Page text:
Out of control Database Log Files

Out of control Database Log Files

I have previously spoken about the issues caused by Shrinking Data Files in SQL Server, but also some genuine reasons why you might need to do this, and how.

Shrinking Log files is a different matter. Log files can grow enormously for a few reasons, quite often by accident.

A common pattern occurs when someone has set the Recovery Model on a Database to “Full” without scheduling Log Backups. It’s often done with good intentions blended with a touch of ignorance.
Setting the Recovery Model on a Database to “Full” can provide point-in-time recovery for Databases, allowing you to meet your RPO (Recovery Point Objective). A Recovery Point Objective is defined by the Business – essentially it defines the amount of Data that could be at risk in the event of a Disaster. For example, the Business may agree that they could lose five minutes processing following a catastrophic “event”. In this case, running a Database in “Full” Recovery Mode with Log Backups scheduled for every five minutes would allow data to be restored to a time of your choice up to five minutes from the time of the “event” happening.
If you haven’t got Log Backups scheduled, then that’s not possible.

Using a Maintenance Tool such as Ola Hallengren’s Maintenance Solution or Minionware Backup can help enormously as the default setting for User Databases means that if it exists, it will be backed up. If you add a Database to your SQL Server, they will be added into the Backups automatically. Make sure that you perform a Full Backup, and then Log backups will follow.

What happens when you’re not doing Log Backups? Not only do you lose the ability for “Point In Time Recovery”, the Log file will just continue to grow. Eventually the disk will fill, causing transactions on the Database to fail. This is made even worse if everything has been installed on the C: Drive causing SQL Server to stop working. No, don’t laugh – I have seen this happen a few times.

If this happens to you, then the ideal solution would be to perform a Log Backup and then shrink the Log File. Performing a Log Backup allows SQL Server to free space in the Transaction Log, which is why performing regular Log Backups keep the size of your Log files under control. Performing a Log backup isn’t always possible though – an example would be where the Database is say 10 Gb, Log file is 200Gb and there’s not enough disk space to backup the Log file (or it might take too long).

There is an option to effectively “drop” the current Transaction Log by switching the Recovery Model.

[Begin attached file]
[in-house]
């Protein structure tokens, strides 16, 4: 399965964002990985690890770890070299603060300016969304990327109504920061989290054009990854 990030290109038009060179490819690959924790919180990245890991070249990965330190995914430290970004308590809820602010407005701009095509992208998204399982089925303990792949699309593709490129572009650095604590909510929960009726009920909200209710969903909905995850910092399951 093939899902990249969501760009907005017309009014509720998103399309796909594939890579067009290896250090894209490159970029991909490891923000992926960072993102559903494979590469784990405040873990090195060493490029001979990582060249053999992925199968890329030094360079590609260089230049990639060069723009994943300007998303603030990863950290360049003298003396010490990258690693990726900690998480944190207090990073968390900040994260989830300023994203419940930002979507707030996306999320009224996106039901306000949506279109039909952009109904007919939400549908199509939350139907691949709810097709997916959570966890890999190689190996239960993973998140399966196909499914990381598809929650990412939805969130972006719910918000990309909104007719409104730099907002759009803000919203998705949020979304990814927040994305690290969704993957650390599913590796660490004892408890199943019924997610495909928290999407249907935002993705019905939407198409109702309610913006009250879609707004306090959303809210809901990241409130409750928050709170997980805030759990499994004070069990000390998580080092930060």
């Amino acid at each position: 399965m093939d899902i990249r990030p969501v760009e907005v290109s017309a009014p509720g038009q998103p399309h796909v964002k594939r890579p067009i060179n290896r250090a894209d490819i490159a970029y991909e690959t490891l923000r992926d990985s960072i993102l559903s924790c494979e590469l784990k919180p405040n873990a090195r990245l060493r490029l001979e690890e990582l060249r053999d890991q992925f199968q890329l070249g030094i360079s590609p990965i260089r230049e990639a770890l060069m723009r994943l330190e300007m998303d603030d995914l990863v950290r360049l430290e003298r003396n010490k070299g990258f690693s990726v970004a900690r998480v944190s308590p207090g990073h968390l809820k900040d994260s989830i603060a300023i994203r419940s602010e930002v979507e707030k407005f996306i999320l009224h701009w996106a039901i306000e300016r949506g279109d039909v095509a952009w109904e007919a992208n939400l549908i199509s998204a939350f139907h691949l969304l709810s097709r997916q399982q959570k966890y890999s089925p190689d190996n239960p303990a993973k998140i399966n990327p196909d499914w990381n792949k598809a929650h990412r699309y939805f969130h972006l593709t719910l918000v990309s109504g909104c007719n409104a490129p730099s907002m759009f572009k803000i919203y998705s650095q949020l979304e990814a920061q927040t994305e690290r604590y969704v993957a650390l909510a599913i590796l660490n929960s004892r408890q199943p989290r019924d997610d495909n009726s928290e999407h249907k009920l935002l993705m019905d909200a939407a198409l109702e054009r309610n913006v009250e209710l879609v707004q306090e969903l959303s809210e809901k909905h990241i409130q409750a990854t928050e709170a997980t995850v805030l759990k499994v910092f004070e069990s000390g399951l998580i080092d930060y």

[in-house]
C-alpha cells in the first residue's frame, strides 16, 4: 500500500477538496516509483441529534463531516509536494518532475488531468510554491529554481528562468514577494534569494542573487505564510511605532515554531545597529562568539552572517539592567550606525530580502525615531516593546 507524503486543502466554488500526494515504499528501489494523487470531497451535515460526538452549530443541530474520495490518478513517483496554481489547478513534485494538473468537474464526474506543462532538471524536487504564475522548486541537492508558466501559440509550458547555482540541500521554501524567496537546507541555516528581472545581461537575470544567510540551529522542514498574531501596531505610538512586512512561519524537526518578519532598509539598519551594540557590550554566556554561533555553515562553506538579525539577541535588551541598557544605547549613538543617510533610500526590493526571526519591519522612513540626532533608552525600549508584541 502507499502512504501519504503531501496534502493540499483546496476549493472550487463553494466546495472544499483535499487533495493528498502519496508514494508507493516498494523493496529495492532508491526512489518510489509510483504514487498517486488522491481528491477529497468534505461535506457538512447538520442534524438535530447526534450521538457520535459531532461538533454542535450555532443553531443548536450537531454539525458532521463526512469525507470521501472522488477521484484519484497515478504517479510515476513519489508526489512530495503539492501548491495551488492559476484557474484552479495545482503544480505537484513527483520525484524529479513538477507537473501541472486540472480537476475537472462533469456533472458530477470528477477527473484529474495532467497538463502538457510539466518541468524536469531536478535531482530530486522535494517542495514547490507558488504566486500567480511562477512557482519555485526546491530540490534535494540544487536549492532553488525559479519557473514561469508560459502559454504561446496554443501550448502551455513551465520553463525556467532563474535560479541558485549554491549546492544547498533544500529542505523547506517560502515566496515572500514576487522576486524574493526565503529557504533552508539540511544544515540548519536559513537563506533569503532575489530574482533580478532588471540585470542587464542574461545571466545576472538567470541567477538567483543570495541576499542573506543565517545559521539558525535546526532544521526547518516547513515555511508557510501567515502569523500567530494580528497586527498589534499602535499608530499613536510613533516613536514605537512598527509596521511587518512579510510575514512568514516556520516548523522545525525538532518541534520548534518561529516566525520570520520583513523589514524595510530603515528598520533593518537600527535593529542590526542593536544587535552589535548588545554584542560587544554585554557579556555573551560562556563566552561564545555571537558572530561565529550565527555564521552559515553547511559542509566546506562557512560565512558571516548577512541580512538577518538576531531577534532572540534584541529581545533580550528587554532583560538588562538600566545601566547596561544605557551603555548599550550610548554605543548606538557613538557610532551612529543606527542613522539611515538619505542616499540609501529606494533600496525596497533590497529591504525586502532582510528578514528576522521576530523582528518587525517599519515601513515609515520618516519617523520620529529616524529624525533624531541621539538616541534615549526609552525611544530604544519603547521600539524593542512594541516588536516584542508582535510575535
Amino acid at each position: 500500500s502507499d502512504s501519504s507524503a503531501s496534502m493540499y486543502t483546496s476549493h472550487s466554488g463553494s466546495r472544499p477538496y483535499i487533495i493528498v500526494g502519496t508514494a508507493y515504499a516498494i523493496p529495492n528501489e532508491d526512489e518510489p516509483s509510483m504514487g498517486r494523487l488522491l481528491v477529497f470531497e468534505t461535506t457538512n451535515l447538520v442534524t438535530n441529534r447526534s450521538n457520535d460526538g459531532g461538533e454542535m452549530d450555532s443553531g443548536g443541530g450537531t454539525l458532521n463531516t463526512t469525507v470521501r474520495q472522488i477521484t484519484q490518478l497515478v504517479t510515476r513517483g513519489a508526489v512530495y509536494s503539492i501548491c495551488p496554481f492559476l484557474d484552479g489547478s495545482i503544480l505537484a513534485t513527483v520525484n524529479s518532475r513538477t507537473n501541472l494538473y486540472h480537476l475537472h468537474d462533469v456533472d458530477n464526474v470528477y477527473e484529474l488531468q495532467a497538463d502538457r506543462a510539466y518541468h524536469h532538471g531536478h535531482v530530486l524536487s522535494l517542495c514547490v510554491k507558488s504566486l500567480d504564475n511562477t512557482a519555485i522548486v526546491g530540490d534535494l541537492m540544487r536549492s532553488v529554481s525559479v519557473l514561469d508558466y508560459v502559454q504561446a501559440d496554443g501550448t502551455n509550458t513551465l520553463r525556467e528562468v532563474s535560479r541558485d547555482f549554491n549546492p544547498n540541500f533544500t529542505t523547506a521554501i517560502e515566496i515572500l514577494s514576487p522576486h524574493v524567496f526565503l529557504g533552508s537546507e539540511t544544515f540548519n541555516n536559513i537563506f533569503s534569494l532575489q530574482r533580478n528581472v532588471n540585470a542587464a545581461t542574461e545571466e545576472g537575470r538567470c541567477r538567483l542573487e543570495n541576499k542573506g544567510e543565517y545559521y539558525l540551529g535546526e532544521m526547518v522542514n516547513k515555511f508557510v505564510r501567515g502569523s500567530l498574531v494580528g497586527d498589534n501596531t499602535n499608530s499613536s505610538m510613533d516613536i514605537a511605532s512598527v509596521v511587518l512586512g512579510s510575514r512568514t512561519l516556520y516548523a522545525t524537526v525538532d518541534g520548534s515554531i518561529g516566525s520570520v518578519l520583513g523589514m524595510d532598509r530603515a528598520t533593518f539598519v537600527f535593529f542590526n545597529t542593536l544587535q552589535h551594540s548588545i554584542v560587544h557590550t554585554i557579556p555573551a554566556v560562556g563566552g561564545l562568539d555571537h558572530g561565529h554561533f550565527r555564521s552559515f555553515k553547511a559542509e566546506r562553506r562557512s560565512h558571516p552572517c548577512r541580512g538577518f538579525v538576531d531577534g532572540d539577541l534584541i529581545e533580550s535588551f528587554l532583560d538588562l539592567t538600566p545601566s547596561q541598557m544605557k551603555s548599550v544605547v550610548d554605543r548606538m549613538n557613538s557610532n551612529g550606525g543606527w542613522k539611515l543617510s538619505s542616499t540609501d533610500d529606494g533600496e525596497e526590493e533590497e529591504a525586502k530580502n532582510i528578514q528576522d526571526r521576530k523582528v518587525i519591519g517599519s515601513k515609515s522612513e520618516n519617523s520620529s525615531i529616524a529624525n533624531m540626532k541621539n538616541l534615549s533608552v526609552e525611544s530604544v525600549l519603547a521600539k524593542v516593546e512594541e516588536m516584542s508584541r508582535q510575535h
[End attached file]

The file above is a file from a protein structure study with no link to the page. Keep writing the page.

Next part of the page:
By switching the Recovery Model of the Database to “Simple”, the committed transactions in the Log file are cleared. Be aware, this means that you lose the ability to do a point in time recovery of your Data up to now – you won’t lose data, but in the event of a problem, you can only go back to your most recent Full backup.
The good thing is though after fixing this issue, your Backups will be valid in the future – provided that you follow the next steps which are to set the Recovery Model back to “Full” and schedule Backups again. You will need to take a Full backup (SQL Server uses this as a “base point”) and then set your Log backups running at regular intervals.

You may now use DBCC SHRINKFILE to shrink your Log file back down to a reasonable size. What a lovely statement – define “reasonable size”?
Your Transaction Log should be big enough to handle the largest Transaction that you will be running, and then a bit more.
It’s possible that the largest Transaction might occur during routine maintenance – e.g. Index Rebuilds, in which case, that’s the minimum Log File size that you need. I often start with the “folklore” setting of 25% of Database File Size and let the Log file grow out automatically. Providing that you’re performing regular Log Backups and Autogrowth is set to be on then it should grow to the optimum size. Once it’s there, leave it alone! Exceptional circumstances occur, such as a one-off Data Import and the Log file should be shrunk back down afterwards but do not get into a loop of expanding / shrinking Log files – this can be (almost) as bad as doing this for Data files.

While you are there, check your file AutoGrowth settings to make sure that a) Autogrowth is on, b) Autogrowth increments are in set sizes, not percentages. This will help you to not fall into another potential pain point with Log Files – too many Virtual Log files (VLFs). I have written about this in the past – it can have very nasty consequences.

Learnings and Additional Links:
Once again, know your environment. Find the SQL Servers on your Network before their problems find you. It’s easier to deal with setup issues such as not having Log Backups enabled before they become critical.

Great Post by Kimberley Tripp on setting up your VLFs correctly

Transaction Log VLFs – too many or too few?

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